Ellington scores evoking 1955's Kiss
Me Deadly. The acting is competent, if unremarkable. About
as good as on most straight-to-video exploitation films. The same
is true of the script, which, despite a few good lines, has its share of
flat dialogue and clichéd situations. Most impressive are
Apuzzo's Mac-produced special effects of exploding buildings (see above). Least impressive is his terrorist.
terrorist is not only unsympathetic, he's uninteresting. His few
lines are mostly spoken over cell phones. He wears a hooded sweat
suit throughout the film, which, along with the murky lighting, obscures
his face. From what little we see, he's thirtyish white guy, with
a sandy beard & moustache.
he behaves less like a terrorist than a slasher. Jason-like, he single-handedly lifts a burly man off the ground by the neck, then knifes him. When not bombing buildings, he mostly stalks "slutty" women. He eschews
guns, preferring a knife, garret, and poker iron. And he refuses
to die, arising after being "killed." Yet he lacks the charisma of
Vorhees or Michael
Myers, evoking the nondescript slasher in Final
anyone would confuse Terminal Island, which
Apuzzo calls a "suspense thriller," with a slasher film. Although
both slashers and Wahabis are reputedly mysogynistic, the slasher motifs
in Terminal Island appear inadvertent and
unconscious. But it's curious to note how deeply "the slasher" has
seeped into the cultural subconscious over the past 25 years, influencing
other film genres.
film critic & radio talk show host Michael
Medved raves about Terminal Island, providing
blurbs for Apuzzo's DVD box.
Said Medved: "Jason
Apuzzo shows stylish flair as a director that belies the limitations of
his shockingly modest budget. The camera work, editing, and inventive
touches suggest considerable savvy and unexpected wit on the part of an
able and ambitious filmmaker."
Murty, Medved said: "Govindini Murty displays undeniable star power. From every
angle, in every mood, the camera loves her and she glows on the screen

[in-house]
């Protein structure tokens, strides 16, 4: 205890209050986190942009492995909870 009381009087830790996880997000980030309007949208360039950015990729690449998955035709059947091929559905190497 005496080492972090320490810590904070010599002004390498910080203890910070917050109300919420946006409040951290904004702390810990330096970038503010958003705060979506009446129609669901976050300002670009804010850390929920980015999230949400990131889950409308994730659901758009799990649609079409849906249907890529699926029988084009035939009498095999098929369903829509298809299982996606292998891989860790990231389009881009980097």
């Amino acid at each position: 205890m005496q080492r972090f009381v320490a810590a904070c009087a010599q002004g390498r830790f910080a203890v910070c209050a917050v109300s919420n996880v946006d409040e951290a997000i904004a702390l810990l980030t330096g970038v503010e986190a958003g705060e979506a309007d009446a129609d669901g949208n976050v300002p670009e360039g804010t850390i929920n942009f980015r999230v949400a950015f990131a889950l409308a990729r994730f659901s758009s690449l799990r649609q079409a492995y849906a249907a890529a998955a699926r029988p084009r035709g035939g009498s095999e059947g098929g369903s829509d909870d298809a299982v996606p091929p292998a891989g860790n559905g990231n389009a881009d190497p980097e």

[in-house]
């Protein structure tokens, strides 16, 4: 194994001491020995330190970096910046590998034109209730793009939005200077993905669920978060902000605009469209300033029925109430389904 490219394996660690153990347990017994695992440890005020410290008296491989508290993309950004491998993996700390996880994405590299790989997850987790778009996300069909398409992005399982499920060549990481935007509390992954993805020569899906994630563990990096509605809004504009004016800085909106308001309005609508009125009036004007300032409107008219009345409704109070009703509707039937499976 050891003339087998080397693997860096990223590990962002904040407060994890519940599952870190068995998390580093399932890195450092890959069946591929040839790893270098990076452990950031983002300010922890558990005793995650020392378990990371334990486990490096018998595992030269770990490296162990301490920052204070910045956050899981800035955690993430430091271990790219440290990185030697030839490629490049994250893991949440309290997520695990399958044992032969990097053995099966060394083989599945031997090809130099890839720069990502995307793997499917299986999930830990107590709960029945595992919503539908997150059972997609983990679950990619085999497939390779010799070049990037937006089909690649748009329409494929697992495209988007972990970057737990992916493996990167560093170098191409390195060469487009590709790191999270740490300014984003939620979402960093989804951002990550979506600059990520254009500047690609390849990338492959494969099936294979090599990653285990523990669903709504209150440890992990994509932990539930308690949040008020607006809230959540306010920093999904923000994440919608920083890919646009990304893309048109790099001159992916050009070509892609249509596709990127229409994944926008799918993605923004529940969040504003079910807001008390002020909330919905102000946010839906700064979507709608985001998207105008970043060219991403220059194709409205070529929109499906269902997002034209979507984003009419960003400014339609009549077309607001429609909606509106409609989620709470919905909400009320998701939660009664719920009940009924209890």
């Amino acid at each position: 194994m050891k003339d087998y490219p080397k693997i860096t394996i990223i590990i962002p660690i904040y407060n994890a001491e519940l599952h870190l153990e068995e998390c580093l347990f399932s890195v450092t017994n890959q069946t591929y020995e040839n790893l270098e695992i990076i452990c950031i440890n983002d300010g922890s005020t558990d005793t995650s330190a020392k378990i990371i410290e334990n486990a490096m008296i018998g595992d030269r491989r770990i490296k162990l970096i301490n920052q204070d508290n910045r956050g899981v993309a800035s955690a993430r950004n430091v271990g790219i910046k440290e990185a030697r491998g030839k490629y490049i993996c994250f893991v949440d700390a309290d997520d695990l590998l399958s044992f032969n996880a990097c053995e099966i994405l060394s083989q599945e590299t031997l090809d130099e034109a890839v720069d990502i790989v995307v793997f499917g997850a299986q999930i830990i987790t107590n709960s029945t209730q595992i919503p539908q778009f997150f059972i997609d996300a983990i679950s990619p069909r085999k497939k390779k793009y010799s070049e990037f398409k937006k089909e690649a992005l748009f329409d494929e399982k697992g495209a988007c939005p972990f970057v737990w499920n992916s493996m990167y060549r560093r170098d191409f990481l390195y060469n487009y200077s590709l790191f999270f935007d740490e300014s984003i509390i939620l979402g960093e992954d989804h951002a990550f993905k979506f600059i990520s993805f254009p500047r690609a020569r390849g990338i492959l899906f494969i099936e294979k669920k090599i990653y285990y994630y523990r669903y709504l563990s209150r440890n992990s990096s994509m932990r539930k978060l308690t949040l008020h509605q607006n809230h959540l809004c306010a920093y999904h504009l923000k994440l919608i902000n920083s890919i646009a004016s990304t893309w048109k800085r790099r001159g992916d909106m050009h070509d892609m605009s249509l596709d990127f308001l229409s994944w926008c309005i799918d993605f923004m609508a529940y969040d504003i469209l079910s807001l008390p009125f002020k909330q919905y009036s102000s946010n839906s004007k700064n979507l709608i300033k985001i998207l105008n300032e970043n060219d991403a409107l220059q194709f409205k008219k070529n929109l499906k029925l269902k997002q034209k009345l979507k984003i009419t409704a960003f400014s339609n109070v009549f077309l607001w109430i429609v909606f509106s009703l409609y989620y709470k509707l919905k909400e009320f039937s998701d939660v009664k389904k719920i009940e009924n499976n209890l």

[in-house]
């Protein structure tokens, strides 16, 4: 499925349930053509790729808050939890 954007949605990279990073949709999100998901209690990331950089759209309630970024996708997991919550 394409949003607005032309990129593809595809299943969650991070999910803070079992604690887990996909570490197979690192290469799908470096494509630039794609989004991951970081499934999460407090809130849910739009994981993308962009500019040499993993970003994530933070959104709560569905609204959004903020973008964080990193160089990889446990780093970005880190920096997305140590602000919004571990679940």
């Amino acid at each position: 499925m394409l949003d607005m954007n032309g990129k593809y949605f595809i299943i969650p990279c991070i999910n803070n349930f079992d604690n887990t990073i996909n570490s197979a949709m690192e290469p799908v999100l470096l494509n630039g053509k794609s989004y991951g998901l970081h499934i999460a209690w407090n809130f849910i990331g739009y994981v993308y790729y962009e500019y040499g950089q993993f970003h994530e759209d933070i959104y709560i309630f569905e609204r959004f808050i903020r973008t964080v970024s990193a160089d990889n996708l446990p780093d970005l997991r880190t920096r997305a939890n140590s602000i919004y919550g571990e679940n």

... She possesses the sort of exotic and potent appeal combined with unmistakable
intelligence that should guarantee a spectacular success."
Investigator, Apuzzo added: "Govindini was a successful stage actress and
writer in Vancouver, with a B.A. from Yale, before we were married or making
has nothing on John Barrett (the bounty hunter). He appears to be
a seasoned actor nearing middle age, offering the film's most skilled performance. Nuanced, though sometimes low on energy, he is best when handling wry humor,
less believable as the tough guy beating up a much younger and bigger man
without breaking a sweat.
* A Blacklisted Conservative?
that "liberal" Hollywood has blacklisted him because of Terminal
Island -- and that his film is being compared to Mel Gibson's The
when ten elite Hollywood agencies requested to see the trailer, or the
film itself," said Apuzzo. "Soon after we sent the DVDs, we began
getting obscene, harassing, threatening phone calls -- mafia type stuff. We may change our home number. The word we get from inside the system
is we're being blacklisted. Our film is apparently being passed around
as an example of what The
Passion may unleash -- and what therefore has to be squashed. Don't want those conservatives getting uppity, after all!
not enough these people own Hollywood. They have to destroy anyone
with a different opinion. If you're an independent filmmaker, this
kind of thing is frightening."
seems to equate opposing Bush's foreign policy with being a liberal. Yet is that valid? Some leftists and liberals supported Bush's
Hitchens, The New Republic, Tony
Blair's New Labour) as do otherwise liberal celebs (Dennis Miller),
while some conservatives and most libertarians oppose Bush's wars (The
American Conservative, Chronicles, Liberty, Harry
Browne, LewRockwell, the Libertarian
Party, Libertarians for
Peace, Antiwar.com.) The
term neoconservative -- popularized
by Irving Kristol in 1983 -- has gained usage partly to differentiate
war-conservatives from peace-conservatives.
liberals united in opposing Bush's War on Terror, as Apuzzo seems to think?
getting a little off-subject here," said Apuzzo. "Let me just say
that none of these issues are relevant to our film. None of that
stuff is central to the story. Most people who've seen the film just
find it entertaining. We made no effort to make a controversial film. I don't think Gibson intended a controversial film. Only Hollywood
Passion to be controversial. Everyone else finds it to
a sincere, skillful retelling of the Passion story.
is, if you do anything that veers from liberal orthodoxy, Hollywood
will pounce on you. We learned [that] from The
Passion. All Gibson did was shoot a relatively conventional,
Catholic Passion-play -- and nearly got lynched for it."
* Strong Feminine Ethnic Women
makes another charge, as curious and unexpected as his claim that Hollywood
executives disliked The Terrorist's multicultural
cast. He accuses Hollywood of disliking strong feminine women of